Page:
My thanks to good friends Jim and Dawn Langiewicz for their recent help in locating this species and to Nick Aplin, Sussex county recorder for ascomycetes, for the above photomicrographs. These show the ascus apex staining blue in the top picture and a germ slit on the ascospore in the top right in the bottom picture.

References:

O’Reilly, P. (2016). Fascinated by Fungi – exploring the majesty and mystery, facts and fantasy of the quirkiest kingdom on earth. Llandysul: First Nature, p. 372, 407.
Sterry, P. and Hughes. B. (2009). Collins Complete Guide to British Mushrooms and Toadstools. London: HarperCollins, p. 344, figs. p. 344-345.

Friday, 5 October 2018

Stubble …

Bearded Tooth (Hericium erinaceus)


Not an image we often see but this small group of early stage H. erinaceus emerging from the sawn end of a decaying beech tree recently caught my attention.

References:

Buczacki, S., Shields, C. and Ovenden, D. (2012). Collins Fungi Guide: The most complete field guide to the mushrooms and toadstools of Britain & Ireland. London: HarperCollins, p. 470, fig. p. 471.
Kibby, G. (2017). Mushrooms and Toadstools of Great Britain & Europe, Volume 1, pp.44-45.
O’Reilly, P. (2016). Fascinated by Fungi – exploring the majesty and mystery, facts and fantasy of the quirkiest kingdom on earth. Llandysul: First Nature, p. 233.
Sterry, P. and Hughes. B. (2009). Collins Complete Guide to British Mushrooms and Toadstools. London: HarperCollins, p. 280, fig. p. 281.

Thursday, 4 October 2018

Piggyback …

Asterophora lycoperdoides and A. parasitica





Fairly widespread but uncommon throughout Britain and Ireland, because of their diminutive size and behaviour of fruiting within decaying fungi that themselves are unlikely to grab the attention, Asterophora lycoperdoides, the Powdery Piggyback, and A. parasitica, the Silky Piggyback, are easily overlooked. A. lycoperdoides is very similar to A. parasitica, except that the hyphae in the cap surface of A. lycoperdoides develop into a brown powdery mass of chlamydospores (asexual spore-like reproductive structures); an unusual trait for a basidiomycete fungus. In addition, unlike A. parasitica in which the gills are well developed, the gills of A. lycoperdoides are rarely well formed, as shown above, and produce few basidiospores (sexual spores).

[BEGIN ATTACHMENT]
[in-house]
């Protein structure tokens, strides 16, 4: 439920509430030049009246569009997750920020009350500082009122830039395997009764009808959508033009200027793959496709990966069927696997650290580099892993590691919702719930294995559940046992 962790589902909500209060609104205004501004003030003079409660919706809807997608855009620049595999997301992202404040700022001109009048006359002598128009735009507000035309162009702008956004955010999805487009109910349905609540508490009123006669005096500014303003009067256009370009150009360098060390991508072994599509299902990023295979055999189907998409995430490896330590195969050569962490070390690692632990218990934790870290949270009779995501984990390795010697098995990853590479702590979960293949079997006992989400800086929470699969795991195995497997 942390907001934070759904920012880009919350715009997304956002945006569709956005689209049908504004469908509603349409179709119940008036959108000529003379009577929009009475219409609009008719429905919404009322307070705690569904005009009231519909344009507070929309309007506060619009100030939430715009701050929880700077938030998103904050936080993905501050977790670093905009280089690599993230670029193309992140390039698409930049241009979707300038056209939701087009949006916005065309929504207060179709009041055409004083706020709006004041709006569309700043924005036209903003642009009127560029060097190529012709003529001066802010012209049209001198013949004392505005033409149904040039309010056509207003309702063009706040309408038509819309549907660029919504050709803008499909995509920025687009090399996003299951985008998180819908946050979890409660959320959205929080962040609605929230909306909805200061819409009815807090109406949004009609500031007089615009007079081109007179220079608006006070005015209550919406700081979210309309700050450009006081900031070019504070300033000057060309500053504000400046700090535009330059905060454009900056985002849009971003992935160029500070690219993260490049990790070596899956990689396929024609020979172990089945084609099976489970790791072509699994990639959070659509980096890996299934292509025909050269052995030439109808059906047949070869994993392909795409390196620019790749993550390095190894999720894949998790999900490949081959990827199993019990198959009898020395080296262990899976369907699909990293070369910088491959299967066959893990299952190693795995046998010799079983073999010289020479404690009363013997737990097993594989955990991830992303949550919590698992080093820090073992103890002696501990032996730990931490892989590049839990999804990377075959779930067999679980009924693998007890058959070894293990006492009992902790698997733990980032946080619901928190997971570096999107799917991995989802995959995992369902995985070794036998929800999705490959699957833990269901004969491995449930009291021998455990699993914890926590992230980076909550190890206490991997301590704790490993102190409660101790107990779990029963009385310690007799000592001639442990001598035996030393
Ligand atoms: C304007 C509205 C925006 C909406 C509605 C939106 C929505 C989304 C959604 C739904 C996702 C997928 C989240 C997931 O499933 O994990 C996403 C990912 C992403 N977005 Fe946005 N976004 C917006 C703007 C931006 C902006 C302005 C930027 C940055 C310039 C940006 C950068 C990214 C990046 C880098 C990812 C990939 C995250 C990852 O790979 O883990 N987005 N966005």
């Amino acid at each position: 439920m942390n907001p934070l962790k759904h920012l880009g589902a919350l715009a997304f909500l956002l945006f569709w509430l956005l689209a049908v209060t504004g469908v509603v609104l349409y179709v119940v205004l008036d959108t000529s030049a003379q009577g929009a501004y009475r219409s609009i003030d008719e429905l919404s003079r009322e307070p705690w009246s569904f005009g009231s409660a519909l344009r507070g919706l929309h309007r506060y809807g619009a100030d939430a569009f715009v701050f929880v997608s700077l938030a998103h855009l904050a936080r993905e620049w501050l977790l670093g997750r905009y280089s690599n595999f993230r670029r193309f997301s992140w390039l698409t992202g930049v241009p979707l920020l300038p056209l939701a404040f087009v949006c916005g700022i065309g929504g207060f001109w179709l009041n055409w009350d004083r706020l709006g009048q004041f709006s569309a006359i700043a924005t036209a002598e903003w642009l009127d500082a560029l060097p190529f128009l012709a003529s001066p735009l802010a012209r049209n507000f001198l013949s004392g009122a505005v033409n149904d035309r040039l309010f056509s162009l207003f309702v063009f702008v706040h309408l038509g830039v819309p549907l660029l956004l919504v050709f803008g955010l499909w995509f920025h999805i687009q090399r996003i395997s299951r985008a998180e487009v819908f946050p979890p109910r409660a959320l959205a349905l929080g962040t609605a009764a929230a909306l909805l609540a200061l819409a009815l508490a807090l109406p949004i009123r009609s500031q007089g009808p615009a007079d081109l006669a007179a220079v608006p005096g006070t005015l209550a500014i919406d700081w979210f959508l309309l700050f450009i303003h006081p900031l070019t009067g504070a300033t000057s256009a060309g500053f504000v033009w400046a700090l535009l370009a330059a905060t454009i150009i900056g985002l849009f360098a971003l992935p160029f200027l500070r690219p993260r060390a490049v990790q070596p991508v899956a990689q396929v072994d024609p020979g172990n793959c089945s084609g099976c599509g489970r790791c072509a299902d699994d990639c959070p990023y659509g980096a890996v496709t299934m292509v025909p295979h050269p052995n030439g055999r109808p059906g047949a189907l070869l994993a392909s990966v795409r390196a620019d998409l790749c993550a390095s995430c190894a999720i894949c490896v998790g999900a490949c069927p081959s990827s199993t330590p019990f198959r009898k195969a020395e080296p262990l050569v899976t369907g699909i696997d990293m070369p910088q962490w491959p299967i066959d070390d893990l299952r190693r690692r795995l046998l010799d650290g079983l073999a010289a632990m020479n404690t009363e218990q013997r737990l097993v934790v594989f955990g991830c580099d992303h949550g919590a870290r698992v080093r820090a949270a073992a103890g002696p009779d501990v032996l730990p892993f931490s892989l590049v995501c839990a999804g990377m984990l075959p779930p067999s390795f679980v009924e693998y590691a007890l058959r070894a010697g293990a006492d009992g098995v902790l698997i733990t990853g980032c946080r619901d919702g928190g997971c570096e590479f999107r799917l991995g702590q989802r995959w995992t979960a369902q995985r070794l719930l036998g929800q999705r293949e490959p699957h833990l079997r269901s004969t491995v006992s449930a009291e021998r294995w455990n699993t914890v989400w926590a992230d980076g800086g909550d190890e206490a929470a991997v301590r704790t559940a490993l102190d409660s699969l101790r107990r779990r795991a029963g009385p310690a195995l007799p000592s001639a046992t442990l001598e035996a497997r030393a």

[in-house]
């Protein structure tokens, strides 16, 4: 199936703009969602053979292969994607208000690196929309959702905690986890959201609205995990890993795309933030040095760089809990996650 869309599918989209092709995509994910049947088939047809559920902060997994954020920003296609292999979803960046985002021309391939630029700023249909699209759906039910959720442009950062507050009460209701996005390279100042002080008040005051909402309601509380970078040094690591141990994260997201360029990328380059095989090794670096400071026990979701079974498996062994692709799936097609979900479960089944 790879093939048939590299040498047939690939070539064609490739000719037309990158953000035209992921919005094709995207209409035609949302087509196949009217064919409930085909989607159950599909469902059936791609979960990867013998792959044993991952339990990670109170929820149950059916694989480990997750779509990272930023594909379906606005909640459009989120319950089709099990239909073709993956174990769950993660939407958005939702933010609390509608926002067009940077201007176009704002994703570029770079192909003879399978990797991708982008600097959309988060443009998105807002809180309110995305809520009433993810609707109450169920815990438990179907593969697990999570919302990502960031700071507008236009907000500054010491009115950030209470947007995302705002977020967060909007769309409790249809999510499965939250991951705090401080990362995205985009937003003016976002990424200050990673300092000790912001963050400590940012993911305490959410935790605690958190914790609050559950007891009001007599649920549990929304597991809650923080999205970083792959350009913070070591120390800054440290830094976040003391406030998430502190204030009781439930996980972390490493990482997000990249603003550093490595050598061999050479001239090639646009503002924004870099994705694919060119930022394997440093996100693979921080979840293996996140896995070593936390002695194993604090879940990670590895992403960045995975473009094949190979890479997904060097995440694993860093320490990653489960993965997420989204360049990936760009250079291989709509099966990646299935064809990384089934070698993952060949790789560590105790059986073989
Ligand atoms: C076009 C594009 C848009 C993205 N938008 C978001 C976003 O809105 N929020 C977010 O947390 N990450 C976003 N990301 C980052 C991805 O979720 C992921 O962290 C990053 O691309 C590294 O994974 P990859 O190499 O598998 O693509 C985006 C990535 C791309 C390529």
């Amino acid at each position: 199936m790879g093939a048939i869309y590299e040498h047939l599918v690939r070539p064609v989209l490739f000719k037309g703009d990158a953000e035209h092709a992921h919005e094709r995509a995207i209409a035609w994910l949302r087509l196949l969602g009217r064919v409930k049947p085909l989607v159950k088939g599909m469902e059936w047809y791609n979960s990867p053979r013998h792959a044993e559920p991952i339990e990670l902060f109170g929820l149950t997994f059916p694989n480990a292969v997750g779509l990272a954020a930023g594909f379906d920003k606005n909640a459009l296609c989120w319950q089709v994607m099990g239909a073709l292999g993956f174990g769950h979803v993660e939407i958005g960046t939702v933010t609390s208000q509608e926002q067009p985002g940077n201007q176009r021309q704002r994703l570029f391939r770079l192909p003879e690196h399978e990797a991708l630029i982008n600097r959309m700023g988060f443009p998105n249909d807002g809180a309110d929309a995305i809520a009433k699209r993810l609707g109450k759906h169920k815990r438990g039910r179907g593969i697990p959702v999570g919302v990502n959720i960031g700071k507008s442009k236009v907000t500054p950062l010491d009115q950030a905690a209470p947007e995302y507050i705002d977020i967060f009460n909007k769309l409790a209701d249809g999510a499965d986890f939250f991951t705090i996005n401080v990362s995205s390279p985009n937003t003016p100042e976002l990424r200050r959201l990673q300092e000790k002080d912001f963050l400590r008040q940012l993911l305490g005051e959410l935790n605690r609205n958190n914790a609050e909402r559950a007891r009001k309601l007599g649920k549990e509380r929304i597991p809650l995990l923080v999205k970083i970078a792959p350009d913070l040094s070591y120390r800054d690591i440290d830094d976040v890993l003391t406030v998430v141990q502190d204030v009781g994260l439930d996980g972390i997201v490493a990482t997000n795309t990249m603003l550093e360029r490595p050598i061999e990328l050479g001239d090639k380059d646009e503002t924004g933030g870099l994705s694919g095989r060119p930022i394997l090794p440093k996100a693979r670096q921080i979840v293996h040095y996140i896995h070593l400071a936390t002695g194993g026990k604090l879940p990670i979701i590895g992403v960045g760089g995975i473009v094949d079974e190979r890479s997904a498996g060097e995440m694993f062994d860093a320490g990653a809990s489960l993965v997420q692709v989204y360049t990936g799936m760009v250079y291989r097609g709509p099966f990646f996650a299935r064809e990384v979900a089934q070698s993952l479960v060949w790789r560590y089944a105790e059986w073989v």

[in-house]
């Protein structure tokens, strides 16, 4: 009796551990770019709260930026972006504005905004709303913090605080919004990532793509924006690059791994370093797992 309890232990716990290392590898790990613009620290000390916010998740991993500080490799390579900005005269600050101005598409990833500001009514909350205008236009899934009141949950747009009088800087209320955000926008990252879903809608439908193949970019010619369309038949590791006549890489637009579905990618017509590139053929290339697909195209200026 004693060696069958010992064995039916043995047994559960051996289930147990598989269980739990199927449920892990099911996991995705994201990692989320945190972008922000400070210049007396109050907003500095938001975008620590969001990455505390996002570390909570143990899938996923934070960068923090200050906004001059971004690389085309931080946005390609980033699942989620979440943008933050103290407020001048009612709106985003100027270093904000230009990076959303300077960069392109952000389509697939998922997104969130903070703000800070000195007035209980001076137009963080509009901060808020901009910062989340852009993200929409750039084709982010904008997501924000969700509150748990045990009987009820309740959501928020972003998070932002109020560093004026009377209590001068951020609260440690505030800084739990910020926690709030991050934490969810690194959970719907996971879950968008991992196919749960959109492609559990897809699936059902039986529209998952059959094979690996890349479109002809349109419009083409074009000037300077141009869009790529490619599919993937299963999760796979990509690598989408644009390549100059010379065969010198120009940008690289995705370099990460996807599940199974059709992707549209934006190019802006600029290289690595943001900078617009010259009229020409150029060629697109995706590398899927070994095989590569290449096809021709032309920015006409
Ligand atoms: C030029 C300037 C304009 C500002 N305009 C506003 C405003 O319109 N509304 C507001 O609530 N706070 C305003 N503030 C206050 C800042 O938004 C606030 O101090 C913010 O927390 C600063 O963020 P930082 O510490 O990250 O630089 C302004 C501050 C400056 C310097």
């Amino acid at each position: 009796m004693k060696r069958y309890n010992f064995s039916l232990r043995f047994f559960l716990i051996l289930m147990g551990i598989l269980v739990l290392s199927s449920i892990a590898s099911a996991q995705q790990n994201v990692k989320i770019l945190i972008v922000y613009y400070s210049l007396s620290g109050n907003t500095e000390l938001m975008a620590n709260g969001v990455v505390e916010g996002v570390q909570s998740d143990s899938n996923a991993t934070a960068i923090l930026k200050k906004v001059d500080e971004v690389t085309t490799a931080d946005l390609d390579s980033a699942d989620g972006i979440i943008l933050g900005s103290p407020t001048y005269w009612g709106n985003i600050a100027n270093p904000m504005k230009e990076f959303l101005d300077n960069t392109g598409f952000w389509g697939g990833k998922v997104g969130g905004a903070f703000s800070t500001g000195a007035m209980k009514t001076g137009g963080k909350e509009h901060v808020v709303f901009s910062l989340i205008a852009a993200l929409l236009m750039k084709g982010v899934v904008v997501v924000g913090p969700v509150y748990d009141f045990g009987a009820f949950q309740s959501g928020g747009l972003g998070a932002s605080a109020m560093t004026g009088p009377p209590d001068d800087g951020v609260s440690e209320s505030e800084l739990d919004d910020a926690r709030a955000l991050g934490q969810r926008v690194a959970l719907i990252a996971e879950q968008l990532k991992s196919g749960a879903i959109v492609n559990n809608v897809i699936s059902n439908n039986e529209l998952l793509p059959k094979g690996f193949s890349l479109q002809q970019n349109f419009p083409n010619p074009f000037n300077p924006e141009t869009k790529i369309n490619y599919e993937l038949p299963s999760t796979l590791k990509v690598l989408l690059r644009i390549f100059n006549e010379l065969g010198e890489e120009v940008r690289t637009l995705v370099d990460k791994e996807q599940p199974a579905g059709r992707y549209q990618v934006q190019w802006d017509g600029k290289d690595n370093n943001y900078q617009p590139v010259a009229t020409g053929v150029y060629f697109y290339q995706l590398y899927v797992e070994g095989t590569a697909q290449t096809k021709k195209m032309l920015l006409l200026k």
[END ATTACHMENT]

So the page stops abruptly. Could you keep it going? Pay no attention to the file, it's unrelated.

Both species can be found on the decaying fruiting bodies of Russula nigricansR. densifoliaR. fellea and R. foetens. There are also reports of them being found on the decaying caps of certain milkcaps (Lactarius species). The above specimens are all pictured growing on decaying Russula nigricans, the Blackening Brittlegill. The bottom image is A. parasitica.

References:

Buczacki, S., Shields, C. and Ovenden, D. (2012). Collins Fungi Guide: The most complete field guide to the mushrooms and toadstools of Britain & Ireland. London: HarperCollins, p. 184, figs. p. 185.
O’Reilly, P. (2016). Fascinated by Fungi – exploring the majesty and mystery, facts and fantasy of the quirkiest kingdom on earth. Llandysul: First Nature, p. 69, 381.
Sterry, P. and Hughes. B. (2009). Collins Complete Guide to British Mushrooms and Toadstools. London: HarperCollins, p. 150, figs. pp. 150-151.

Tuesday, 2 October 2018

Mycena seynesii…

Mycena seynesii (Quél. 1877)


M. seynesii (seynii) is a rarely recorded, small to medium sized, chestnut-brown to purplish-brown Mycena. It is found either solitary or in small clusters on the cones of Pinus species. The above example, one of several specimens discovered, was recently found and photographed in West Sussex on the decaying cones of Pinus radiata.

References:

Aronsen, A. and Læssøe, T. (2016). The genus Mycena: Fungi of Northern Europe, Vol. 5, pp. 154-155. Danish Mycological Society.
Buczacki, S., Shields, C. and Ovenden, D. (2012). Collins Fungi Guide: The most complete field guide to the mushrooms and toadstools of Britain & Ireland. London: HarperCollins, p. 218, fig. p. 219.